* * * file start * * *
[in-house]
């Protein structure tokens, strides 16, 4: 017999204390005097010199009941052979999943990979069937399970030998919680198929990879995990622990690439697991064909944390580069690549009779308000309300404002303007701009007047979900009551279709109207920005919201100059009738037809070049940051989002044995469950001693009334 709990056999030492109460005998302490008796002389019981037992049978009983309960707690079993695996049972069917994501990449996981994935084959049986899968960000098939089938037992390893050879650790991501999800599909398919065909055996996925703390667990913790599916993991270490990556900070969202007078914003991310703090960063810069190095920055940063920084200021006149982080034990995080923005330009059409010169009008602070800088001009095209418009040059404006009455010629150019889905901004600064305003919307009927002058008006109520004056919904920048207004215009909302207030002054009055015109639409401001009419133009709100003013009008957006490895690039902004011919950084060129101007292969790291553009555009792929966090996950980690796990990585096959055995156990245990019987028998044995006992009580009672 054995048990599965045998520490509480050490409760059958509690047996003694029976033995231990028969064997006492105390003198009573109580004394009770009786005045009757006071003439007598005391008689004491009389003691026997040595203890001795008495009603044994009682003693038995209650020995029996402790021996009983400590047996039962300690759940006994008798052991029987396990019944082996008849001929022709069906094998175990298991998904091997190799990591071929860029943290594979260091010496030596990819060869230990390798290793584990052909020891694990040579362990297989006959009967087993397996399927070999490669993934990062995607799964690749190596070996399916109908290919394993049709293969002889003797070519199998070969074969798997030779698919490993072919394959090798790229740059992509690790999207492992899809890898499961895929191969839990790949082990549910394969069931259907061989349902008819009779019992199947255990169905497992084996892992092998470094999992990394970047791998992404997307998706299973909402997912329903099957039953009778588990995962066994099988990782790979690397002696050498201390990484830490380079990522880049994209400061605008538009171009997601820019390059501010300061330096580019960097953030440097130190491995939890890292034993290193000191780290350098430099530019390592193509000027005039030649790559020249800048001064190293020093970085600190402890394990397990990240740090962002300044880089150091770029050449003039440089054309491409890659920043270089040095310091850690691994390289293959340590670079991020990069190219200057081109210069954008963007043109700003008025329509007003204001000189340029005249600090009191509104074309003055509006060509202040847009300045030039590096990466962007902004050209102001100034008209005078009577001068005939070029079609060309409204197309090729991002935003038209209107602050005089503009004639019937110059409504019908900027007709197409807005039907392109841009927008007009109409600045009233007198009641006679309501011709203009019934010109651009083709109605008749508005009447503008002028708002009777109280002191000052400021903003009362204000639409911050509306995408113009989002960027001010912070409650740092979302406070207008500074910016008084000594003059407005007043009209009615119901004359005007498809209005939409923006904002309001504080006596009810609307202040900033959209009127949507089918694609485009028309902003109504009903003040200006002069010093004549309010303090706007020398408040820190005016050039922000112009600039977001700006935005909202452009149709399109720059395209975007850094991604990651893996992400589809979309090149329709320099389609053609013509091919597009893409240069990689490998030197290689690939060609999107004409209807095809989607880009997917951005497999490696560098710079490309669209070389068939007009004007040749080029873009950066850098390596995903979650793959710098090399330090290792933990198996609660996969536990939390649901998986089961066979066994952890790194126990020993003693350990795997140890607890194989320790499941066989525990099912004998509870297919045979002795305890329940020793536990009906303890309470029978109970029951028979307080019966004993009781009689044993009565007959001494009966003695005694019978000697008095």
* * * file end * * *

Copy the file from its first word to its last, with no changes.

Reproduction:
[in-house]
């Protein structure tokens, strides 16, 4: 017999204390005097010199009941052979999943990979069937399970030998919680198929990879995990622990690439697991064909944390580069690549009779308000309300404002303007701009007047979900009551279709109207920005919201100059009738037809070049940051989002044995469950001693009334 709990056999030492109460005998302490008796002389019981037992049978009983309960707690079993695996049972069917994501990449996981994935084959049986899968960000098939089938037992390893050879650790991501999800599909398919065909055996996925703390667990913790599916993991270490990556900070969202007078914003991310703090960063810069190095920055940063920084200021006149982080034990995080923005330009059409010169009008602070800088001009095209418009040059404006009455010629150019889905901004600064305003919307009927002058008006109520004056919904920048207004215009909302207030002054009055015109639409401001009419133009709100003013009008957006490895690039902004011919950084060129101007292969790291553009555009792929966090996950980690796990990585096959055995156990245990019987028998044995006992009580009672 054995048990599965045998520490509480050490409760059958509690047996003694029976033995231990028969064997006492105390003198009573109580004394009770009786005045009757006071003439007598005391008689004491009389003691026997040595203890001795008495009603044994009682003693038995209650020995029996402790021996009983400590047996039962300690759940006994008798052991029987396990019944082996008849001929022709069906094998175990298991998904091997190799990591071929860029943290594979260091010496030596990819060869230990390798290793584990052909020891694990040579362990297989006959009967087993397996399927070999490669993934990062995607799964690749190596070996399916109908290919394993049709293969002889003797070519199998070969074969798997030779698919490993072919394959090798790229740059992509690790999207492992899809890898499961895929191969839990790949082990549910394969069931259907061989349902008819009779019992199947255990169905497992084996892992092998470094999992990394970047791998992404997307998706299973909402997912329903099957039953009778588990995962066994099988990782790979690397002696050498201390990484830490380079990522880049994209400061605008538009171009997601820019390059501010300061330096580019960097953030440097130190491995939890890292034993290193000191780290350098430099530019390592193509000027005039030649790559020249800048001064190293020093970085600190402890394990397990990240740090962002300044880089150091770029050449003039440089054309491409890659920043270089040095310091850690691994390289293959340590670079991020990069190219200057081109210069954008963007043109700003008025329509007003204001000189340029005249600090009191509104074309003055509006060509202040847009300045030039590096990466962007902004050209102001100034008209005078009577001068005939070029079609060309409204197309090729991002935003038209209107602050005089503009004639019937110059409504019908900027007709197409807005039907392109841009927008007009109409600045009233007198009641006679309501011709203009019934010109651009083709109605008749508005009447503008002028708002009777109280002191000052400021903003009362204000639409911050509306995408113009989002960027001010912070409650740092979302406070207008500074910016008084000594003059407005007043009209009615119901004359005007498809209005939409923006904002309001504080006596009810609307202040900033959209009127949507089918694609485009028309902003109504009903003040200006002069010093004549309010303090706007020398408040820190005016050039922000112009600039977001700006935005909202452009149709399109720059395209975007850094991604990651893996992400589809979309090149329709320099389609053609013509091919597009893409240069990689490998030197290689690939060609999107004409209807095809989607880009997917951005497999490696560098710079490309669209070389068939007009004007040749080029873009950066850098390596995903979650793959710098090399330090290792933990198996609660996969536990939390649901998986089961066979066994952890790194126990020993003693350990795997140890607890194989320790499941066989525990099912004998509870297919045979002795305890329940020793536990009906303890309470029978109970029951028979307080019966004993009781009689044993009565007959001494009966003695005694019978000697008095």